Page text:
Interesting discussion with Brian Kernighan:
Brian expresses in a humble way some of the experiences he has been through, and some of the history behind the great events in computing (UNIX, C, etc).
At 20:12, Brian discusses the environment of Bell Labs:
Bell Labs at the time was very special kind of place to work, because there were a lot of interesting people, and the environment was very, very open and free – was a very cooperative environment, was a very friendly environment, so if you had an interesting problem, you’d go and talk to somebody and they might help you with the solution.
I recall him talking more about this environment elsewhere in the discussion, but can’t find the location offhand. This type of environment captures the essence of “community” which somehow was created in Bell Labs before OSS and distributed collaboration was possible.
Around 31:24, he discusses programming – is it art or science. Some of his thoughts:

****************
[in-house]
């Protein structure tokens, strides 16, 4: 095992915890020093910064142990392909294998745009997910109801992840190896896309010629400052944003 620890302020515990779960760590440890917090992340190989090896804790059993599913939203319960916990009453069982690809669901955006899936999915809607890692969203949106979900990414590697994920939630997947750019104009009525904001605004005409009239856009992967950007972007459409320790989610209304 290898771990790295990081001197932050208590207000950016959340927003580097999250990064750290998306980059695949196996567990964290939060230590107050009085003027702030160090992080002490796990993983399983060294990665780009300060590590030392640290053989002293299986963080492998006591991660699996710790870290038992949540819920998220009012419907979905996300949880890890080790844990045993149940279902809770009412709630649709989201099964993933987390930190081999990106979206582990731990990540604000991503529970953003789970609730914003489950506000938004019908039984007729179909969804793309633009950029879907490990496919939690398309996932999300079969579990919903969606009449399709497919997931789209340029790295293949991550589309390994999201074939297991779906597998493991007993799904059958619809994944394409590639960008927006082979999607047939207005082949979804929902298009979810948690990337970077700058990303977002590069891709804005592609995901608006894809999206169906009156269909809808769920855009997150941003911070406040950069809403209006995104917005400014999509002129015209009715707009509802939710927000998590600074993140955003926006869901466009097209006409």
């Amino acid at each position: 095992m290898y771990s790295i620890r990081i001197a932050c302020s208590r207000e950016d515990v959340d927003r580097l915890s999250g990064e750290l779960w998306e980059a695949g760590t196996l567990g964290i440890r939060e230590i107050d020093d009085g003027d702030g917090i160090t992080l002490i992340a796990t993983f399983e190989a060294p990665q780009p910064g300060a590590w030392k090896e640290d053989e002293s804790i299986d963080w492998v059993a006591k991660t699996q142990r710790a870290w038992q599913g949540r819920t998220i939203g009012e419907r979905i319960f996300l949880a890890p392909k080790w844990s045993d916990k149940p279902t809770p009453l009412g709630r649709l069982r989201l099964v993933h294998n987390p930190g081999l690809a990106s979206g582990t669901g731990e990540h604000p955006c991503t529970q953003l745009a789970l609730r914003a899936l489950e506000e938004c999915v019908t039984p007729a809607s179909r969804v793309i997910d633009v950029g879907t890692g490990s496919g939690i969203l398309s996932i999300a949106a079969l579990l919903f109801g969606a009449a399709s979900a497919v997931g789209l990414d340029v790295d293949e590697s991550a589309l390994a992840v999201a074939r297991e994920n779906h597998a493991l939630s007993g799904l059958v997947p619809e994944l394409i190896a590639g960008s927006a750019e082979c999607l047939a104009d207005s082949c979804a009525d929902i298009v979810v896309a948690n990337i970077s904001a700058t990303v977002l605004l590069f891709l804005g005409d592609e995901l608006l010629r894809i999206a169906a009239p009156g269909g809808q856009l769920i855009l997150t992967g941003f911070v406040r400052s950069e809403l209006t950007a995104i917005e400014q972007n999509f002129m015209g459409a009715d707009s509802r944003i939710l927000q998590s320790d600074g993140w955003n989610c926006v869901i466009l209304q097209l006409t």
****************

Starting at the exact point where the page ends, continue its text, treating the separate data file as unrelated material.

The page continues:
- art: figuring out what to do
- science: how to do it well
- engineering: working with constraints – not only what is a good algorithm, but what is the most appropriate algorithm given the amount of time we have to compute, the amount of time we have to program, what’s likely to happen in the future with maintenance, who’s going to pick this up in the future – all those kinds of things if you’re an engineer you get to worry about, whereas if you think of yourself as a scientist, maybe you can push those over the horizon in a way, and if you’re an artist – “what’s that?”
There are a lot of good ideas. There is a lot of interesting technology. But one of the keys to product development is figuring out what technology to use and when.